The $3000 CR-1 addresses this issue. Its ceaselessly factor high-and low-pass channels (30–150Hz) utilize 1% accuracy JFET-input operation amps, and polypropylene film and foil capacitors to "enhance the sound framework's spatial and ghastly exhibition." The low-and high-pass circuits are worked around two banks of accuracy Linkwitz-Riley channels that can be set for 12 or 24dB/octave by means of a front-board switch. Differential information innovation is utilized to dismiss normal mode murmur and commotion on the unequal data sources, and free buffering of the reasonable and uneven results diminishes the probability of clamor. The back board offers both adjusted (XLR) and uneven (RCA) connectors.

The CR-1's front-board controls are a delight to utilize. Sidestep switches are conspicuously included. As per Brett Hanes, JLA's lead engineer for home items, "you can pay attention to the satellites in full-range (no channels applied and no subs) by hitting the CR-1's Sellers utilize this one-button 'sidestep demo' on the CR-1 as an encouraging apparatus to handily show potential clients what a distinction a subwoofer can make in their sound system." Indeed, having the option to switch rapidly, without withdrawing and reinsert interconnects, helped me by speeding arrangement time between examinations—significant in light of the fact that hear-able memory is so short. Four Output Muting pushbuttons on the right of the CR-1's front board can exclusively stop every one of two primary speakers and every one of two subs (assuming a button's LED gleams red, that speaker isn't playing).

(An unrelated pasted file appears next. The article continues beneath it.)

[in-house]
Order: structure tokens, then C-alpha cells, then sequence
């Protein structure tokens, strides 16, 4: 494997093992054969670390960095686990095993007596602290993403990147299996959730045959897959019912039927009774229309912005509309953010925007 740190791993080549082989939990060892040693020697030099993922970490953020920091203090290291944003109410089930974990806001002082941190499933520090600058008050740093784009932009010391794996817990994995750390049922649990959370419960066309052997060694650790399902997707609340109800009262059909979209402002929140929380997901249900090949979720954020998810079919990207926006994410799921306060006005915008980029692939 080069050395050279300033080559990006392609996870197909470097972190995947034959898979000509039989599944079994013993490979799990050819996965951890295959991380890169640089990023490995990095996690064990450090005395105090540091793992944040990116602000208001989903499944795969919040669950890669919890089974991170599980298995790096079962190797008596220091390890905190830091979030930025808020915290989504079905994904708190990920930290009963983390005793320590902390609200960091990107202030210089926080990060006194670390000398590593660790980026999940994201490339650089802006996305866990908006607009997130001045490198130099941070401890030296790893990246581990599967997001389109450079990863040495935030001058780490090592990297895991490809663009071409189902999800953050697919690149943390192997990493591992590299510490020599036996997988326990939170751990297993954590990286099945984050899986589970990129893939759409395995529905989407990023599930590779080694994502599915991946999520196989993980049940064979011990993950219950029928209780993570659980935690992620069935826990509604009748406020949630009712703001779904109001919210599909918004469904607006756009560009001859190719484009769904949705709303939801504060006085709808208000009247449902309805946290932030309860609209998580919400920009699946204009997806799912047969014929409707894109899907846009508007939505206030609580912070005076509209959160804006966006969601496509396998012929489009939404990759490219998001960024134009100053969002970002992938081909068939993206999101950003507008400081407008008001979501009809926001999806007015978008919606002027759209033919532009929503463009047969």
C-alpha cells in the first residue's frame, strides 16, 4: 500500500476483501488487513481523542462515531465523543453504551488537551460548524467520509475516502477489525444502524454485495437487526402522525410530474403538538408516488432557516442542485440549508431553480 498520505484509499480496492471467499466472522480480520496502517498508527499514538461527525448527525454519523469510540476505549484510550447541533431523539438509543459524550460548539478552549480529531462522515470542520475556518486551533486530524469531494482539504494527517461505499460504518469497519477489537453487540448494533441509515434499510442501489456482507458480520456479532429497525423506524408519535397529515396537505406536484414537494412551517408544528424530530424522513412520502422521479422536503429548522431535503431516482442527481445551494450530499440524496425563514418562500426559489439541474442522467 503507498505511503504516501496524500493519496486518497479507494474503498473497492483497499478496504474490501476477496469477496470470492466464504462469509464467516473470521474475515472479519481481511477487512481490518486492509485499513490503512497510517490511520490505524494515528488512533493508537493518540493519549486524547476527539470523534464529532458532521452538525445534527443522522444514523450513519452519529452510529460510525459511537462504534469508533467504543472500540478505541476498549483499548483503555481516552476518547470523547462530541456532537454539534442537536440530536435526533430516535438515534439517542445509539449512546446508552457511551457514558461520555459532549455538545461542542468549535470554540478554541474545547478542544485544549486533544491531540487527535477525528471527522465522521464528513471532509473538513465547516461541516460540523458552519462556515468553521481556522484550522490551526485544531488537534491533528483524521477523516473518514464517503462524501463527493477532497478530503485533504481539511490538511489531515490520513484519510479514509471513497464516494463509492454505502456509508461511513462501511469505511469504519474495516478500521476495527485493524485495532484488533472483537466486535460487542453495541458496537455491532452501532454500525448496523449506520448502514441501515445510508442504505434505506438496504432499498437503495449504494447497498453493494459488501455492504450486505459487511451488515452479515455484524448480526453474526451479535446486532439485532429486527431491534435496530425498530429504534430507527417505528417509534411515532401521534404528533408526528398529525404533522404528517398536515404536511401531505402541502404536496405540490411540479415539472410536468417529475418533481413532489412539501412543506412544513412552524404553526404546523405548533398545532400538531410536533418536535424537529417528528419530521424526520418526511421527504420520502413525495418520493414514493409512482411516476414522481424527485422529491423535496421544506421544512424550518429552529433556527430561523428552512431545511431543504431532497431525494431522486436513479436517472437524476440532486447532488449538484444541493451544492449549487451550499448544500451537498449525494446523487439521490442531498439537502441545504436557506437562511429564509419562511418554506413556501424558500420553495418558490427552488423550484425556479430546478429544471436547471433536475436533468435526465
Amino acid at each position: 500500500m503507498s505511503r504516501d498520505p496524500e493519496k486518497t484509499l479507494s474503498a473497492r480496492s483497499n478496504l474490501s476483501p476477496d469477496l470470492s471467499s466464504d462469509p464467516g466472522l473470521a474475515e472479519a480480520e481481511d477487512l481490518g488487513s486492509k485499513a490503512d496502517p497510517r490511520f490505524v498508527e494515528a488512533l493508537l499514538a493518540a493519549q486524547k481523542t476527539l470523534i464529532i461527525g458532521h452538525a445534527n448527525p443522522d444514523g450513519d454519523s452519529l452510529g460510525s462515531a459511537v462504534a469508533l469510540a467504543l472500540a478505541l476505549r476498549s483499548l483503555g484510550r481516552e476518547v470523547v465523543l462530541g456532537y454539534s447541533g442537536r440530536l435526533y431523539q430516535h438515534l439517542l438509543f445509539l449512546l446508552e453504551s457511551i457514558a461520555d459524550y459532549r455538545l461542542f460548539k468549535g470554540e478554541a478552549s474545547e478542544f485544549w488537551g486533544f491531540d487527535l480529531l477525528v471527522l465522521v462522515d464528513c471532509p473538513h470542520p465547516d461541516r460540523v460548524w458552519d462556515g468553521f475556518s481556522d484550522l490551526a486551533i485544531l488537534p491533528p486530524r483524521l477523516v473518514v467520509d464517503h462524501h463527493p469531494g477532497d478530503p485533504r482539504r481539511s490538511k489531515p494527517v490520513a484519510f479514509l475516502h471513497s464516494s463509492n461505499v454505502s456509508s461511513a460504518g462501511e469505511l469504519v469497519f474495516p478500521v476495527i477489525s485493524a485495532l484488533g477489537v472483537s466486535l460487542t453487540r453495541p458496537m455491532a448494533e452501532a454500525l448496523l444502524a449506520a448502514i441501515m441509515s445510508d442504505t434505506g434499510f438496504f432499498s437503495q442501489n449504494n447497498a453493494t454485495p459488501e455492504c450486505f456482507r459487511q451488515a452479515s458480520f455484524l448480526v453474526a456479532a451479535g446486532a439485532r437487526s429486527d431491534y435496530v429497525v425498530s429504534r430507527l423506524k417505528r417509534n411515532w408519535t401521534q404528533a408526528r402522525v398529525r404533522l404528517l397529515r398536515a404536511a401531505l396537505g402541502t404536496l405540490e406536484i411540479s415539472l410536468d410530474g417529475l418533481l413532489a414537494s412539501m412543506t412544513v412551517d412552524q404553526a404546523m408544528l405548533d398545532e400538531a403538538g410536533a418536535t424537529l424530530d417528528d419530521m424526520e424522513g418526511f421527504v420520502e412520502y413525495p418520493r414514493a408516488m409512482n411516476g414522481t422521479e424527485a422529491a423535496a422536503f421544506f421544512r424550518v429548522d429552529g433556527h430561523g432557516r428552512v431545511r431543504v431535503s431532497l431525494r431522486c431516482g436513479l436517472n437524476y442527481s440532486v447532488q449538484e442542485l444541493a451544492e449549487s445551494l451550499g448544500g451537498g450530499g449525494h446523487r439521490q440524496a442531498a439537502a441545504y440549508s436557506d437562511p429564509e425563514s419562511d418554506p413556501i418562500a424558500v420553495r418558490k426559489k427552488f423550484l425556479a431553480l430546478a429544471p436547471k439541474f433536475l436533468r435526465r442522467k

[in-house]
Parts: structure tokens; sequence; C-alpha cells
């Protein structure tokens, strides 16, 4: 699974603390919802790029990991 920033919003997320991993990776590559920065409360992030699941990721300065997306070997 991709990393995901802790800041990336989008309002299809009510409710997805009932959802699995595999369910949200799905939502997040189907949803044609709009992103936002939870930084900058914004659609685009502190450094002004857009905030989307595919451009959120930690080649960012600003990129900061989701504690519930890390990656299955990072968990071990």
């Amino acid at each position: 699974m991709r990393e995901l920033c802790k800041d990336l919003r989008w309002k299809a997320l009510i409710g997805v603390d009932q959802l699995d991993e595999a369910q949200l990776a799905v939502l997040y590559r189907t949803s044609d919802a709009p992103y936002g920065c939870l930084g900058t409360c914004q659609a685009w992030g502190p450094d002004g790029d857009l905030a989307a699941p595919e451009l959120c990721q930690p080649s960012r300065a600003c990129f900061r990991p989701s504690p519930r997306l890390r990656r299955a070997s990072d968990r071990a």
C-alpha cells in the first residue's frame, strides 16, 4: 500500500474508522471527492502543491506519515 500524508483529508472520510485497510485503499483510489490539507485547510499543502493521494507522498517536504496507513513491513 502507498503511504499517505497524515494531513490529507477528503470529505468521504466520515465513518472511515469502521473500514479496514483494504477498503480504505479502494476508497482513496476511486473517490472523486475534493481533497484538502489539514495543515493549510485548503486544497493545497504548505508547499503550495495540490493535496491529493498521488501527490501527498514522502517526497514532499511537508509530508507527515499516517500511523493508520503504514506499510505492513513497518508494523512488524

I set up each Fathom f212v2 without its defensive grille, and with its front perplex 2.5' behind the front confuse of the relating Revel Ultima Salon2—a full-range, dynamic, floorstanding speaker. The inward edges of the Salon2s' confuses were 8' separated, their external edges 3' from the sidewalls, and the focuses of their perplexes 7' from my ears when I was situated. The two subs' woofers were 9.5' from my listening seat. Except for the CR-1 hybrid, I utilized similar framework associations I had for my audit of the first Fathom f212 in 2010. I ran adjusted interconnects from my Bryston BP-26 preamplifier's results to the CR-1's bits of feedbacks. One more pair of adjusted interconnects connected the CR-1's low-pass results to each f212v2's left-channel input jack, with every subwoofer's back board change set to Master. More adjusted interconnects connected the CR-1's high-pass results to the contributions of my Mark Levinson No.334 power amp, which was associated with every Ultima Salon2 with Pure Silver R50 biwire twofold strip speaker links.


For this survey, I utilized Studio Six's iTestMic—a financially savvy, proficient grade test and estimation amplifier that plugs into my iPhone 6—or more Studio Six's Audio Tools application to run quick Fourier change (FFT) recurrence reaction estimations from 8Hz to 2kHz. I put the iTestMic–iPhone 6 combo on the rear of my listening seat at ear level: 37" over the floor. For a test signal, I utilized a computerized record of uncorrelated pink commotion, played through my Bryston BDP-2 media player. I initially put the CR-1 on full Bypass, to run FFT estimations on the Salon2s full-range, without hybrid channels or subwoofers. This produced a level room-reaction bend: ±3dB, 8Hz–2kHz (fig.1). To run the Fathom f212v2s solo and full-range without hybrid, I stopped the Bryston preamp's reasonable interconnects into the CR-1's Bass Management inputs, and discouraged the Defeat button on each sub's control board to sidestep its inward settings. The subsequent FFT showed an unpredictable room reaction: ±6dB, 18–125Hz, with a top at 45Hz and a greater invalid at 60Hz . Revel Ultima Salon2s, uncorrelated pink clamor before DARO, FFT show, 8Hz–2kHz, no channels, subs off, full-range in-room reaction (80dB vertical reach).


 Revel Ultima Salon2s, uncorrelated pink noise before DARO, FFT display, 8Hz–2kHz, no filters, subs off, full-range in-room response (80dB vertical range).